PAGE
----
The artificial logic series was created after I spent a considerable amount of time researching and developing a framework for some video-game based artificial intelligence.
There are several schools of thought, and general approaches to the problem of making machines appear intelligent. While the older thinking of piling neural nets together into a huge computational “brain” and firing her up didn’t pan out, I’ve run into some very new research since ~2007 that is finally proving out some of those ideas generally using some genius hierarchical training methods. In a way, these new techniques I almost find creepy in that “uncanney valley” way… you can see the machine literally thinking, cause and effect, predicting things it has never seen before in a way that is completely intuitive to me as a human. Awesome.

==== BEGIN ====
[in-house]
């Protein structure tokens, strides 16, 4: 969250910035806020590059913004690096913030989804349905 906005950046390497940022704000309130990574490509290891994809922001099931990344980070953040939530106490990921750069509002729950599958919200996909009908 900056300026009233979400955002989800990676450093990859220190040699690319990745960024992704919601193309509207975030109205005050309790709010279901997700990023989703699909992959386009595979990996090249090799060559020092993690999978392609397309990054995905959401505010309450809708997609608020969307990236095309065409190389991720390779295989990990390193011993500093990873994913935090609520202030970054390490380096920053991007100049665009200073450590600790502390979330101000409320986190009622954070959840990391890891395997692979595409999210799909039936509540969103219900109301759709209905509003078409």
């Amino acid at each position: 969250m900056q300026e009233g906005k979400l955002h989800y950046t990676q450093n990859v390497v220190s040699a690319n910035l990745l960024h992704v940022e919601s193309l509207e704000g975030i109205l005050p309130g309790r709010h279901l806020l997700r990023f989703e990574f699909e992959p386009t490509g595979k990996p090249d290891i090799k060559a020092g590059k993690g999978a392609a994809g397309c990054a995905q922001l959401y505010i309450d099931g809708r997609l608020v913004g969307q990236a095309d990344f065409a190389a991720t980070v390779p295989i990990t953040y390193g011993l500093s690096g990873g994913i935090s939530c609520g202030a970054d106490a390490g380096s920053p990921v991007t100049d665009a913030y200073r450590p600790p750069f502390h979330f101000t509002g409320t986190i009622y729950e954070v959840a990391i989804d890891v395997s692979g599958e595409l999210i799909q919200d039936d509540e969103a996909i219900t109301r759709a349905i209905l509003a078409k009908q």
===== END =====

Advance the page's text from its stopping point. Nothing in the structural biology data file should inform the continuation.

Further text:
On the other hand, the Artificial Logic series tends towards the ideas of current video game developers and researchers/entrepreneurs Rodney Brooks and Cynthia Breazeal that look to simple life forms for inspiration. This idea is that the environment is encoded in very simple ways, and fed into a brain that deals with those encodings. No real idea about the space they are in, just simple stuff… like “how many steps did I take since starting”. These solutions are easy to devise and code, and are quite convincing for general behaviors.
Artificial Logic series, 6 prints, pastel on paper, 8″x10″
The artwork shows general logic diagrams drawn over outlines of insects. Anyone fluent in reading them will see that the logic presented in them is redundant, and meant to convey our -still- infancy in even touching this kind of environmental intelligence for our machines.